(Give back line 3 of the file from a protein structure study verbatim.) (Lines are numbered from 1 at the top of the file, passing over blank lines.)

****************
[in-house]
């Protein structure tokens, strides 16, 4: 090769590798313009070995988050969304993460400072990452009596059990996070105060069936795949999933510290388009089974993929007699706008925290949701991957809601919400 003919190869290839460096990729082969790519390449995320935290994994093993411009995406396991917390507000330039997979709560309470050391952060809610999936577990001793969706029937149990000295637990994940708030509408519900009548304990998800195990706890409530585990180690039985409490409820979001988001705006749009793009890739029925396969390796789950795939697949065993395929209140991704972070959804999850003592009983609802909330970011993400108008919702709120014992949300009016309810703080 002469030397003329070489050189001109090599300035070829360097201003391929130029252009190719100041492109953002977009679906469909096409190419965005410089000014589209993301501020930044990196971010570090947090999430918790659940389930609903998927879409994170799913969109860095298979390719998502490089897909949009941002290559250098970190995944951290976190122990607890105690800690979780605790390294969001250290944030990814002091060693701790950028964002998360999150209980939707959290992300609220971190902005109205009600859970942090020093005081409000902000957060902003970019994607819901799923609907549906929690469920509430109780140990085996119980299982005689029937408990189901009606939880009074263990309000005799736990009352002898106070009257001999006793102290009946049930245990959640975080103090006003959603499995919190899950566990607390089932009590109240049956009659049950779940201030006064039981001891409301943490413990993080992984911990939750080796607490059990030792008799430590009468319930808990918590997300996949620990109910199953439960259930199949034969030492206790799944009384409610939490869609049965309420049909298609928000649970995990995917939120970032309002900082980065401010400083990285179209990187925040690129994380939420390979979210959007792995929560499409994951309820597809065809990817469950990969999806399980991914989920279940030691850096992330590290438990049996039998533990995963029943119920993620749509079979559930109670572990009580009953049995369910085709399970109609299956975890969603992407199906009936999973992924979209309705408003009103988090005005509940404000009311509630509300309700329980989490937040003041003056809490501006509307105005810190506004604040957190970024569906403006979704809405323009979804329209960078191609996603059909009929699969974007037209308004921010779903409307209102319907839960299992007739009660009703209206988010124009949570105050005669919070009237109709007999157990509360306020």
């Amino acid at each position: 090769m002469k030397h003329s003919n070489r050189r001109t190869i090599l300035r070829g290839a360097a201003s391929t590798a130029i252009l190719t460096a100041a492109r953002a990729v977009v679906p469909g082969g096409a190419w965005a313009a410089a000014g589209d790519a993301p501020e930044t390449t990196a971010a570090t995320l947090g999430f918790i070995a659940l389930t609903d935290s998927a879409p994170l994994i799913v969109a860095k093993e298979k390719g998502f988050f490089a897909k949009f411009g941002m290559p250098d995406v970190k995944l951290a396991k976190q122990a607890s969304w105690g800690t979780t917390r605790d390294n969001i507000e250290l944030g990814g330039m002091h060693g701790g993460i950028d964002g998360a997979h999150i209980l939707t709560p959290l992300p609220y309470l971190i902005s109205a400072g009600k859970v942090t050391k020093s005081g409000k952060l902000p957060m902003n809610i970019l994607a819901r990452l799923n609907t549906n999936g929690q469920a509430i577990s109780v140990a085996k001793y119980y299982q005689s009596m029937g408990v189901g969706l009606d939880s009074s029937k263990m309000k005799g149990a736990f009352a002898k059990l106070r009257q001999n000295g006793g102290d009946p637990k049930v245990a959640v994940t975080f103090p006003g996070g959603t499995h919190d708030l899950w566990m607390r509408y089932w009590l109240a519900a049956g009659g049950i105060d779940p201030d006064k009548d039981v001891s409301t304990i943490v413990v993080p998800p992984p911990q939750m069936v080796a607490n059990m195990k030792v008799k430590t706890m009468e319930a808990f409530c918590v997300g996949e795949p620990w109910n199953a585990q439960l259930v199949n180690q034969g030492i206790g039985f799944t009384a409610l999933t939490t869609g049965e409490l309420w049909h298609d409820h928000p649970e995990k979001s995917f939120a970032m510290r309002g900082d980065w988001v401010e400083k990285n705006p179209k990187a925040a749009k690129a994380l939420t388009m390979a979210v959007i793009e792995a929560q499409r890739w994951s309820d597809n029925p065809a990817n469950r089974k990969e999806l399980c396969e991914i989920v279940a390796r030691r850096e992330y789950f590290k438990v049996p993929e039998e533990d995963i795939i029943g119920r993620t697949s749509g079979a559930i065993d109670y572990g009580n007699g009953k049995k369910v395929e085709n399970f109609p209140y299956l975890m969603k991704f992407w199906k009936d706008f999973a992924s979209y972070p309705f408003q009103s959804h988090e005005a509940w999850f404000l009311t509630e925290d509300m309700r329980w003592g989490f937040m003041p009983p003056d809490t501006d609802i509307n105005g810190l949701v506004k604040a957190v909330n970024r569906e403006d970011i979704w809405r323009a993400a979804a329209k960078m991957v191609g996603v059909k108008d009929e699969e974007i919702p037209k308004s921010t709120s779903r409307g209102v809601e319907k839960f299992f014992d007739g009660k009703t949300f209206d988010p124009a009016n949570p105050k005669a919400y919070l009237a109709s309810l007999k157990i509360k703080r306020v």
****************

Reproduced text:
């Amino acid at each position: 090769m002469k030397h003329s003919n070489r050189r001109t190869i090599l300035r070829g290839a360097a201003s391929t590798a130029i252009l190719t460096a100041a492109r953002a990729v977009v679906p469909g082969g096409a190419w965005a313009a410089a000014g589209d790519a993301p501020e930044t390449t990196a971010a570090t995320l947090g999430f918790i070995a659940l389930t609903d935290s998927a879409p994170l994994i799913v969109a860095k093993e298979k390719g998502f988050f490089a897909k949009f411009g941002m290559p250098d995406v970190k995944l951290a396991k976190q122990a607890s969304w105690g800690t979780t917390r605790d390294n969001i507000e250290l944030g990814g330039m002091h060693g701790g993460i950028d964002g998360a997979h999150i209980l939707t709560p959290l992300p609220y309470l971190i902005s109205a400072g009600k859970v942090t050391k020093s005081g409000k952060l902000p957060m902003n809610i970019l994607a819901r990452l799923n609907t549906n999936g929690q469920a509430i577990s109780v140990a085996k001793y119980y299982q005689s009596m029937g408990v189901g969706l009606d939880s009074s029937k263990m309000k005799g149990a736990f009352a002898k059990l106070r009257q001999n000295g006793g102290d009946p637990k049930v245990a959640v994940t975080f103090p006003g996070g959603t499995h919190d708030l899950w566990m607390r509408y089932w009590l109240a519900a049956g009659g049950i105060d779940p201030d006064k009548d039981v001891s409301t304990i943490v413990v993080p998800p992984p911990q939750m069936v080796a607490n059990m195990k030792v008799k430590t706890m009468e319930a808990f409530c918590v997300g996949e795949p620990w109910n199953a585990q439960l259930v199949n180690q034969g030492i206790g039985f799944t009384a409610l999933t939490t869609g049965e409490l309420w049909h298609d409820h928000p649970e995990k979001s995917f939120a970032m510290r309002g900082d980065w988001v401010e400083k990285n705006p179209k990187a925040a749009k690129a994380l939420t388009m390979a979210v959007i793009e792995a929560q499409r890739w994951s309820d597809n029925p065809a990817n469950r089974k990969e999806l399980c396969e991914i989920v279940a390796r030691r850096e992330y789950f590290k438990v049996p993929e039998e533990d995963i795939i029943g119920r993620t697949s749509g079979a559930i065993d109670y572990g009580n007699g009953k049995k369910v395929e085709n399970f109609p209140y299956l975890m969603k991704f992407w199906k009936d706008f999973a992924s979209y972070p309705f408003q009103s959804h988090e005005a509940w999850f404000l009311t509630e925290d509300m309700r329980w003592g989490f937040m003041p009983p003056d809490t501006d609802i509307n105005g810190l949701v506004k604040a957190v909330n970024r569906e403006d970011i979704w809405r323009a993400a979804a329209k960078m991957v191609g996603v059909k108008d009929e699969e974007i919702p037209k308004s921010t709120s779903r409307g209102v809601e319907k839960f299992f014992d007739g009660k009703t949300f209206d988010p124009a009016n949570p105050k005669a919400y919070l009237a109709s309810l007999k157990i509360k703080r306020v």